You may be wondering why of all things would someone make a profit off an individual weighing his self. I asked myself the same thing one afternoon where I spotted people in pairs and groups weigh themselves across the street. Then I compared it to American practices.

It’s not uncommon to see Americans with a scale in the bathroom of their home, in gym locker rooms and at the doctor’s office. However, Eritreans don’t have the luxury to monitor their weight to the point where the tool is needed in the bathroom. In retrospect, charging people to weigh themselves looked and seems profitable.

As a result of his poor communication, I reacted like a stereotypical New Yorker and told him to get lost. I had just spent the afternoon at Sunshine Hotel and knew I had to foot the route alone for the next 25 minutes. So the best way to do this was to intentionally drown out the sounds of everyone and everything in sight – car honks, beggars, people in pair/triples – with my iPhone ear buds.

In the States, you can’t throw a rock outside without hitting someone with headphones in his ear. It’s become a staple among digital natives, and never would I have thought wearing headphones in Asmara would reverse my invisibility cloak times a thousand.

The aggressive salesman left me unsure of how to defend myself. I couldn’t register if this was one of those incidences that happened because I was a female walking alone, more than if he was trying to milk the American dollars from my pocket.

I mockingly retorted and asked him if it was free, and he chuckled amusingly, trying to contain his rudeness that came out anyway. ‘So then don’t touch me,’ I said adding that he was dirty. He spat back and called me homeless.

My observations and thoughts are not derivative of these petty encounters, I’ve also had run ins with old women who shamelessly walked behind me and whomever I was with in a store and ask for money, or the time a child followed me into the front door of aunt’s home after I repeatedly said that I don’t have money or food to give her. Then she tried another tactic and disappeared altogether, only to return with other hungry children. Not to mention a dreaded man with a strong American accent who roamed Ketema and always referred to my mother as ‘sister‘ when he would ask her for money.

Final words to the diaspora and friends of Eritrea: Try to fight some things off with humor, or politely say ‘no’. People are in desperate circumstances, and even though you have the right to ignore service workers, salesmen and beggars, don’t allow anyone to let you become frazzled or create the perception that everyone is trying to milk you or intend to unravel their life frustration on you somehow. I practiced short patience with Eritreans a lot of times and mostly felt like someone wanted something from me, instead of getting to know me. The truth is to never take anything personally because everyone is fighting a battle, everyday, Eritreans included.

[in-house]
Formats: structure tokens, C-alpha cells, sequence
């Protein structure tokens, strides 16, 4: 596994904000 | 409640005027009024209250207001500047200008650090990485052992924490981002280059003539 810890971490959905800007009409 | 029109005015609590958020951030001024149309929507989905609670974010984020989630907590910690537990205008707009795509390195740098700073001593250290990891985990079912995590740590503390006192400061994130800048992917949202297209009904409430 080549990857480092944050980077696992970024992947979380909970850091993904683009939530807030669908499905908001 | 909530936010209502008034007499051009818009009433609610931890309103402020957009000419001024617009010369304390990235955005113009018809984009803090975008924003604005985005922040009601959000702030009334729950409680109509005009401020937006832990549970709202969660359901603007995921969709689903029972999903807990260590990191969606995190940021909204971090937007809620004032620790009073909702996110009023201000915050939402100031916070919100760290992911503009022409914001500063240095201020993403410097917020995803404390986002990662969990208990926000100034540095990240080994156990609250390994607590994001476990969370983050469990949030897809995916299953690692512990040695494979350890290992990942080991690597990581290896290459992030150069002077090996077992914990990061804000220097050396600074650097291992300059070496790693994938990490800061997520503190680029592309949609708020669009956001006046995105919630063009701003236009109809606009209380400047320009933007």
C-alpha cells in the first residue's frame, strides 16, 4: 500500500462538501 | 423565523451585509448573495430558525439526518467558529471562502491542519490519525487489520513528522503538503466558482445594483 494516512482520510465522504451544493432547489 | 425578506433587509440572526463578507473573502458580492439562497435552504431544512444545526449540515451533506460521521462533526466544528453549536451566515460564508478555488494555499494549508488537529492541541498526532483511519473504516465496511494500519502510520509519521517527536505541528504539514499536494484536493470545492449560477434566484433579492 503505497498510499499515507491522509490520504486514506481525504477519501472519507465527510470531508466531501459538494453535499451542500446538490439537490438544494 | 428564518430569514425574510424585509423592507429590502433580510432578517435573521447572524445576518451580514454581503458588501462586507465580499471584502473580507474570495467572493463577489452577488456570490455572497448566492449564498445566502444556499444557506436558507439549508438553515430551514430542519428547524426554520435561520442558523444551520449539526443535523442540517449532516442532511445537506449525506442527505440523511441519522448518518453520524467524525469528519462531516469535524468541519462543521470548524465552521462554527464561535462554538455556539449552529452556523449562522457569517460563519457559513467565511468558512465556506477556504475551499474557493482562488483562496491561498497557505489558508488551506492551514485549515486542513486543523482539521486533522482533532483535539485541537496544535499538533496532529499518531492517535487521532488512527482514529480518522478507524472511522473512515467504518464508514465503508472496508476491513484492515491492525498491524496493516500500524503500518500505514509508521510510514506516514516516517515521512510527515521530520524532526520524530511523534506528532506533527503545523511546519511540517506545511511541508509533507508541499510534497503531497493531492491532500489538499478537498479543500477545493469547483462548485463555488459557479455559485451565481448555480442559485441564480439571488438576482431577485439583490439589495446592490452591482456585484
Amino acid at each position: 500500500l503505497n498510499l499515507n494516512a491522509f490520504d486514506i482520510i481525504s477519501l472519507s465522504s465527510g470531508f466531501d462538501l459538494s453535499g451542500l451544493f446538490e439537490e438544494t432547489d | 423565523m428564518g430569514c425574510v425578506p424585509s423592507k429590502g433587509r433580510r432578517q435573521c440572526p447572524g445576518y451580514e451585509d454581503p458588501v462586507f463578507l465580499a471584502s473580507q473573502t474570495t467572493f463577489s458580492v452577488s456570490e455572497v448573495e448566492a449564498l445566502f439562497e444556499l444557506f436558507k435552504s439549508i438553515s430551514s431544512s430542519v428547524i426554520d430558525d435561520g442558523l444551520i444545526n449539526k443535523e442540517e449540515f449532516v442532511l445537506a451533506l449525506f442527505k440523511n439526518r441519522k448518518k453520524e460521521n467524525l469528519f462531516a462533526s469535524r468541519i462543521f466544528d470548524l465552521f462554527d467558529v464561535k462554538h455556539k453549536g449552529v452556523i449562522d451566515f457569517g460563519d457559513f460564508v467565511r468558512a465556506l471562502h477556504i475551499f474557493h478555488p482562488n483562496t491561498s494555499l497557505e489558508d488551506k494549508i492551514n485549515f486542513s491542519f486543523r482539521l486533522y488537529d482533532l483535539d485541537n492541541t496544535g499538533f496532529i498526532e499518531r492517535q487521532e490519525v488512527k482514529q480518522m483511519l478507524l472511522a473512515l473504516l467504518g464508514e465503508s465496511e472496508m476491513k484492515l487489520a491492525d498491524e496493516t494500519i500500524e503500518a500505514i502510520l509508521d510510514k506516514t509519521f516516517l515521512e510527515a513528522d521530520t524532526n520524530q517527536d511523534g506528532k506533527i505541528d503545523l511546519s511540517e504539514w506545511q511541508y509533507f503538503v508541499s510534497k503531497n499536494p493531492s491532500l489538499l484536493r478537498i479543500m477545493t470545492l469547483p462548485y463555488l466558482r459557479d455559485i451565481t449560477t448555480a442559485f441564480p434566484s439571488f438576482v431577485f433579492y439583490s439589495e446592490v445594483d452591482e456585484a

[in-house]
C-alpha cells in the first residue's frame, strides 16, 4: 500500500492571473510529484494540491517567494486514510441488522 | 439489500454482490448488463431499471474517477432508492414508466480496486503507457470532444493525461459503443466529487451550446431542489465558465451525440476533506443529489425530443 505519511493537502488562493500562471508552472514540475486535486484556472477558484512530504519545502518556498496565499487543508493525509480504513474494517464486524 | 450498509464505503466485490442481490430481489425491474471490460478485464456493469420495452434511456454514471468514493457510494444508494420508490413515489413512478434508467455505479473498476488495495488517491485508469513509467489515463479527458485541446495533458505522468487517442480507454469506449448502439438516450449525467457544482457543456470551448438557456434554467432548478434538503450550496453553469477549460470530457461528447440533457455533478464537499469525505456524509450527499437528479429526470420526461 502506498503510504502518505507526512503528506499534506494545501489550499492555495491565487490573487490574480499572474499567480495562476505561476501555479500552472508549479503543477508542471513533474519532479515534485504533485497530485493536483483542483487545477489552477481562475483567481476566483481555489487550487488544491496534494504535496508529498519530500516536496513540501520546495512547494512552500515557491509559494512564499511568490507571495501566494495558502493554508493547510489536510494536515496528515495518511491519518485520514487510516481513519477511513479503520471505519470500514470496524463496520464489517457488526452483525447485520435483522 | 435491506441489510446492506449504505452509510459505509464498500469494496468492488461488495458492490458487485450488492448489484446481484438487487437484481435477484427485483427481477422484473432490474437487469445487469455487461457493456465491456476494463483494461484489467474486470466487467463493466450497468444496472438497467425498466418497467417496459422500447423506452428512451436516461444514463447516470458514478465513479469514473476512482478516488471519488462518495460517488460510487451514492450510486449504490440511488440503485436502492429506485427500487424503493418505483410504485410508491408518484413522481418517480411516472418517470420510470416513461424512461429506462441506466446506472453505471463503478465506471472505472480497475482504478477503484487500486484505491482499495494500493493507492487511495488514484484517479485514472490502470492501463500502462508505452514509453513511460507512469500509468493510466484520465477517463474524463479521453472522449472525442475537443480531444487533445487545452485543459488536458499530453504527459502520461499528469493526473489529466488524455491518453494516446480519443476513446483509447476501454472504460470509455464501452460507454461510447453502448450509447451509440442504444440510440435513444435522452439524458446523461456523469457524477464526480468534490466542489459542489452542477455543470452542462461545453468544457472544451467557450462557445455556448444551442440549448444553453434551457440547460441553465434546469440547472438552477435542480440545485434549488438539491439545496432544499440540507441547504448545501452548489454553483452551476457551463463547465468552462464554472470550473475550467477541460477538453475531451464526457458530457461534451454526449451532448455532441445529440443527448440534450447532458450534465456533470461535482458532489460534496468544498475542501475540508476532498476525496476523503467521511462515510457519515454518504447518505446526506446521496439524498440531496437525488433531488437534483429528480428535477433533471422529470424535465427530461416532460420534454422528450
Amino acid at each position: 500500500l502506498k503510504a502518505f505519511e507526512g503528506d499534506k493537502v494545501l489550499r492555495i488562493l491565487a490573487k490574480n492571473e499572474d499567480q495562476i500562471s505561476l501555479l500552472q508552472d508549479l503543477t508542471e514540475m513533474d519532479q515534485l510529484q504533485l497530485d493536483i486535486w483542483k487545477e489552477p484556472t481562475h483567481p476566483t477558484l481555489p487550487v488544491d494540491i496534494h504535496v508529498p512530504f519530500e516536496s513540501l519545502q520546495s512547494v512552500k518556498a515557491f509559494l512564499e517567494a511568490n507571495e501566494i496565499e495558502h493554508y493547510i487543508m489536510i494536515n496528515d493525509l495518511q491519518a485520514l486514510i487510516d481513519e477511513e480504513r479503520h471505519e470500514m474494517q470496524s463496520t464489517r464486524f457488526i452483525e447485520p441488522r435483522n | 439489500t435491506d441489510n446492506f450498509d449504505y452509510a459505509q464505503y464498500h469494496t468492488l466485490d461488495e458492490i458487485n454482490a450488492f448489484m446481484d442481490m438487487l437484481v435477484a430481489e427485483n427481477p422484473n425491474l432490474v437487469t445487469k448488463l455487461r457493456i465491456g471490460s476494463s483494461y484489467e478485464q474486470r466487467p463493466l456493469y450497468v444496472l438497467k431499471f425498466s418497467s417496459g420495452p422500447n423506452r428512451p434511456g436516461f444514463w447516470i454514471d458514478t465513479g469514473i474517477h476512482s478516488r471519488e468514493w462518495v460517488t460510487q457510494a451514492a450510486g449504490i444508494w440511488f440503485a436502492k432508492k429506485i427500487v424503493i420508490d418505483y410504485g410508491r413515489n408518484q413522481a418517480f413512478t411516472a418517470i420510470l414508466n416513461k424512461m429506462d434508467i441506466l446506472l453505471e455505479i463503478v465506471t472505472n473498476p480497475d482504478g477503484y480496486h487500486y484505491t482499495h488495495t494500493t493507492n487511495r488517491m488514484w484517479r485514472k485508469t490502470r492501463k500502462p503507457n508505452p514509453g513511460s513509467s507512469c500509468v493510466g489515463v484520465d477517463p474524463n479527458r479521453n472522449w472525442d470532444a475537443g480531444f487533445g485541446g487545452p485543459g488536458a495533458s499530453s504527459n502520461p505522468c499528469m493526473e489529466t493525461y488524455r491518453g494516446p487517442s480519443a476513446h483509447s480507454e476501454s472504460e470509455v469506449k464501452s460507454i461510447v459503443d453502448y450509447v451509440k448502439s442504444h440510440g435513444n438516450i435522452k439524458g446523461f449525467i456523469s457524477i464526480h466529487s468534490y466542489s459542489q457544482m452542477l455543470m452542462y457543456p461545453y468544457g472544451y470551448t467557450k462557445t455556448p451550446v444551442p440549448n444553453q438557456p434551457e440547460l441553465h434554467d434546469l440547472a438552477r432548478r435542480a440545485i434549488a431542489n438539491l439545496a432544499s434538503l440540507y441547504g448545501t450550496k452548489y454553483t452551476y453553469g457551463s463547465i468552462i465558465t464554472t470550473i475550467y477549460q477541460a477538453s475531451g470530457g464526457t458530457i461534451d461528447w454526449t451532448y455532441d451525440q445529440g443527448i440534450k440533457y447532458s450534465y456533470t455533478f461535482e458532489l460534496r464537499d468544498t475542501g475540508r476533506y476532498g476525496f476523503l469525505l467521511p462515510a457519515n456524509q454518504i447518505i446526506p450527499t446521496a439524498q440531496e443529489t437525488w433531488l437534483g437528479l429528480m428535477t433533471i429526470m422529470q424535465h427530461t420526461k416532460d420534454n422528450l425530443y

10 thoughts on “Could I Handle Asmara’s Attitude?

  1. Thank you so much for sharing. As a young returnee and expatriot HOW many times wasn’t I called all sorts of names on Asmera’s cities, I just don’t know… ‘tsililti’ was my street name and twice I was
    slapped (for no apparant reasons at all might I add) by complete strangers. Asmeran Eritreans are
    the problem not me, they have no style, no manners, no discipline and no feelings either. As for sexual harassment don’t even get me started. More power to you sister!


    1. Hi Rahwa,
      I apologize that you’ve been mistreated! There’s no reason behind putting your hands on a complete stranger – not abroad and not in Eritrea. I don’t want you to revisit anything you aren’t comfortable with, but there must be a reason why someone called you ‘tslilti,’ mish? I spoke with a returnee, an older woman, who told me that Eritrea seemed really harsh in the beginning and that it took her some time to become adjusted. It’s all about perspective and timing! I’m interested in knowing more about your stories – Would you be able to send me a personal e-mail to

      Be Well,


      1. Ariam gualay

        Thanks for replying. About my being called mad on the streets in the early 90s- it may have been my style of clothing. At other times, I confess that I was also called chocolatta and Diana Ross. I am all three but so much more too you know… 🙂

        But the beatings were just typical out of line and outright hatred of FREE-SPIRITED diaspora girls. Though recently someone told me that more backward boys do that to girls they like. They are unwell… :D!…